The Truth about Running a 100 Mile Race: A Psychologists Take

I hear it all. “You’re crazy.” “You’re killing your body.” “You’re going to die.” “You’re an inspiration.” ….and the list goes on! Realistically, the majority of people inquisitively ask questions with the intent to learn and support. I would imagine you are reading this because you have your own questions. Let me answer questions that I hear all the time… and I’ll do so while wearing my psychologist and endurance runner hats! 

Why do people run for 100 Miles? Are you just addicted to running?

It is possible I’m addicted. In fact, let’s say I am? How bad of an addiction is it if I am home from my training runs in time so that my kids have no idea that I just ran 30+ miles? After all, the rule is no matter how far I train in the morning I cannot be grumpy during the day. So, if it’s an addiction I am going to be grateful I am addicted to this! 

I run 100 miles because…. um…. because why the heck would I not? My candid response to such a question is why aren’t you running 100 miles? 100 mile races are ran typically (well the one’s I most prefer) on dirt trails in the middle of the most beautiful mountains surrounded by incredible landscape and animals of different kinds. Running 100 miles is like hiking on steroids. You get to see soooo much in a short amount of time! 

From a psychologists perspective… I run 100 miles because when I run I feel freedom and control. Control??? You might ask if I am a control freak? Um, nope! In life, control is what we are ALL searching for. We all want to at least feel like something is in control. We get depressed or anxious and it is because we feel like things are out of our control (sure, there is a lot more to it than that but control is a huge part). So, how does running  100 miles give me control? It actually makes you give away most all control in the process but when finished I feel like I can be faced with any challenge and overcome whatever is thrown at me in life. Thus, feeling like I can face life challenges in a more confident and competent manner gives me a sense of control in life. Isn’t it interesting how letting go completely of control and being vulnerable can lead to a greater sense of control? 

Doesn’t it Hurt?

Yes. It hurts. And your point is? It doesn’t injure me though. In fact, I have not missed a scheduled day of running over the past 4 years due to a running induced injury.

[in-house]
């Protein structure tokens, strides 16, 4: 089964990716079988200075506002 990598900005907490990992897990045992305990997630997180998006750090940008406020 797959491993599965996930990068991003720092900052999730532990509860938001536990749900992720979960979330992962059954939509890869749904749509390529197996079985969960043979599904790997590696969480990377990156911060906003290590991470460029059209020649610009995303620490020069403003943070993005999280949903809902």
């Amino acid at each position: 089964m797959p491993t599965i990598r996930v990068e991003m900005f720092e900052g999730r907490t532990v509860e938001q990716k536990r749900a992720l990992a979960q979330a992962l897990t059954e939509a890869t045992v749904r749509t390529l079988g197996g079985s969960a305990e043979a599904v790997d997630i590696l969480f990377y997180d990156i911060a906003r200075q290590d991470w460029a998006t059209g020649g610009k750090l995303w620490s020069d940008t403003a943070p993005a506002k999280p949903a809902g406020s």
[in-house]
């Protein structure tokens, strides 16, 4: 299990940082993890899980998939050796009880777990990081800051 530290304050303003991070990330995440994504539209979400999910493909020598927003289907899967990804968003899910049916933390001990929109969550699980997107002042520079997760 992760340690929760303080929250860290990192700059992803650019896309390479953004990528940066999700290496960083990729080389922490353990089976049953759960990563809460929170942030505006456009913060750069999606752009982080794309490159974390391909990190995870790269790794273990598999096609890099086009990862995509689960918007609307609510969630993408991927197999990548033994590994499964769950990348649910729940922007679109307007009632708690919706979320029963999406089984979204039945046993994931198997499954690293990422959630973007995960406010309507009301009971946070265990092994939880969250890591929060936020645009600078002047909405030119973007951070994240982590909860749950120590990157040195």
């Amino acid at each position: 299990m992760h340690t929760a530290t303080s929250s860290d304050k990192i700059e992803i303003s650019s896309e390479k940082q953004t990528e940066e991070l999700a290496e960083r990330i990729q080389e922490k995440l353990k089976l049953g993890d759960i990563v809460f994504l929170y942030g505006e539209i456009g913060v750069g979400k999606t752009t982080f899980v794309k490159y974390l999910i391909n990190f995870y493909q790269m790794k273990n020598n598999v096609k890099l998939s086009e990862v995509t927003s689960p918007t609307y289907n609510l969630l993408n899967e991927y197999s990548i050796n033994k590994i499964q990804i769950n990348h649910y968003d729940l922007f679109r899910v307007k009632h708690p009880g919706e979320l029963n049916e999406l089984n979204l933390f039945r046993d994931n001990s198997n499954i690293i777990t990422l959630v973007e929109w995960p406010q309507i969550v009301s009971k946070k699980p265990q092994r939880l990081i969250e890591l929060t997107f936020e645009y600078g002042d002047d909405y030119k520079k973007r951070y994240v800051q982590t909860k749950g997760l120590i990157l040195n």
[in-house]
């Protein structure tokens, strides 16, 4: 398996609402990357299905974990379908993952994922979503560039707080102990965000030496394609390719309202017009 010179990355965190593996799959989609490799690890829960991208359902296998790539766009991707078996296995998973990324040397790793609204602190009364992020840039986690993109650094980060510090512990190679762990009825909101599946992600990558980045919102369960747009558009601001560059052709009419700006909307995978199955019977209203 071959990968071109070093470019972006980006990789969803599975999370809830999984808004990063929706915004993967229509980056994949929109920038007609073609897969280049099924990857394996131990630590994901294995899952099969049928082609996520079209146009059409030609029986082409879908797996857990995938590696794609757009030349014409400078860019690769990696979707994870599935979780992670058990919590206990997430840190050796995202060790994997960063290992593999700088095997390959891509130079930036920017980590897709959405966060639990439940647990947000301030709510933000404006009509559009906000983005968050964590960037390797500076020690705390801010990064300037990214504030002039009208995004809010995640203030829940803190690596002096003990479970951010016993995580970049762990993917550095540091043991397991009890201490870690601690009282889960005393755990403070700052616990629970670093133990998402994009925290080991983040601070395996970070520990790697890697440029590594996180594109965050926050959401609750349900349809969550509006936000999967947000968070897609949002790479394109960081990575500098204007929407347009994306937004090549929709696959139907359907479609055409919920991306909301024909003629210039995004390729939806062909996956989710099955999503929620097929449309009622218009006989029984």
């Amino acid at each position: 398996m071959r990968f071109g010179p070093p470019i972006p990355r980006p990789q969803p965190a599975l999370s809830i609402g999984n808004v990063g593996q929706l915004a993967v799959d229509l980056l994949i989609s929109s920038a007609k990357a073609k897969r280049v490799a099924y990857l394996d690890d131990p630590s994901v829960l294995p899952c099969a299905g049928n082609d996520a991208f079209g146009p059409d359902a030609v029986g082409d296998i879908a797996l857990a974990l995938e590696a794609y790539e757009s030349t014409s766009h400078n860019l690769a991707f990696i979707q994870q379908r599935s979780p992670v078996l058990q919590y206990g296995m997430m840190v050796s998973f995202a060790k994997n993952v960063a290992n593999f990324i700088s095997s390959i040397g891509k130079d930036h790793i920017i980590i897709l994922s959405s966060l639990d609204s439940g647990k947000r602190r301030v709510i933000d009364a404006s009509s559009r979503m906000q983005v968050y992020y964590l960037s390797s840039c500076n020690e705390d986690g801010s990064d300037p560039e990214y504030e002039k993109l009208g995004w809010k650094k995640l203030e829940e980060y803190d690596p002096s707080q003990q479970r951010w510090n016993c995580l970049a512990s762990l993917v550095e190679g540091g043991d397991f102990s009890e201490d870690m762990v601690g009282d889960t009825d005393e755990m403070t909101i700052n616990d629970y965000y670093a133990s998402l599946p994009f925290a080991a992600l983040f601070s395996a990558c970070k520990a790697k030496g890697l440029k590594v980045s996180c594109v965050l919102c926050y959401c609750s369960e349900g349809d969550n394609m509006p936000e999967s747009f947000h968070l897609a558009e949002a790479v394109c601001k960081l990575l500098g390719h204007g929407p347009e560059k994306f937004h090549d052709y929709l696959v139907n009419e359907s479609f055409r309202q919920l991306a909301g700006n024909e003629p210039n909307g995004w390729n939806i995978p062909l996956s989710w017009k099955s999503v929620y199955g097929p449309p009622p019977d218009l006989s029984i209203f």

From a psychologists perspective… learning to not avoid pain is key to working with physical pain in life. So, experiencing some pain while running far actually helps me not avoid pain when it comes in other areas of life. Instead, I fully accept whatever pain as an indicator that something is going on and not the end of the world. 

 

Running that Far Ruins Your Knees, Don’t You Know That?

That is a cop out. Seriously, don’t ever ask me that. This kind of a question makes me want to vomit. That’s my answer. 🙂 Frankly, there is no research that I’ve seen that says we weren’t built, as humans, to run and move. So if that is so then why would it be bad to do what we were built to do. 

I hear from my friends who are medical doctors and surgeons that they see people with knee problems and its because of running. Yeah, they don’t have me convinced. There is a thing called “extraneous variables.” If you can cut out all other reasons (i.e. bad running form, arthritis, stupid shoes, torn ligaments, and so much more) and there is still a knee issue then maybe I’ll believe you. But if it’s so bad then why do I see see 60 and 70 year old running friends out on the trails. Maybe you’re running on the wrong surface… dirt won’t hurt! Most of my friends who have been running for years and actually have a good medical doc who knows what they’re saying will tell them their running has strengthened their knees. 

From a psychologists perspective… we all look for excuses. Instead, look for excuses as to why something might be good for you before throwing in the towel. 

Do You Sleep?

Not that I know of. 🙂 Seriously, I am sure I drift in and out of 1st stages of sleep. However, some of my friends will actually lay down and sleep for a bit. 

From a psychologist perspective…. Um… yeah I don’t know that I sleep. My honest thought is that we are a people full of all kinds of sleep problems. I sleep like a rock several nights a week and I figure it won’t harm me to miss a night of sleep a few times a year. The only side effect I really experience while not sleeping for the night of a race is temporary psychosis. Sure, I have seen turtles in the mountains and gnomes in the forest. But I don’t find that as a problem. It makes for an odd experience is all. 

 

 

 

 

 

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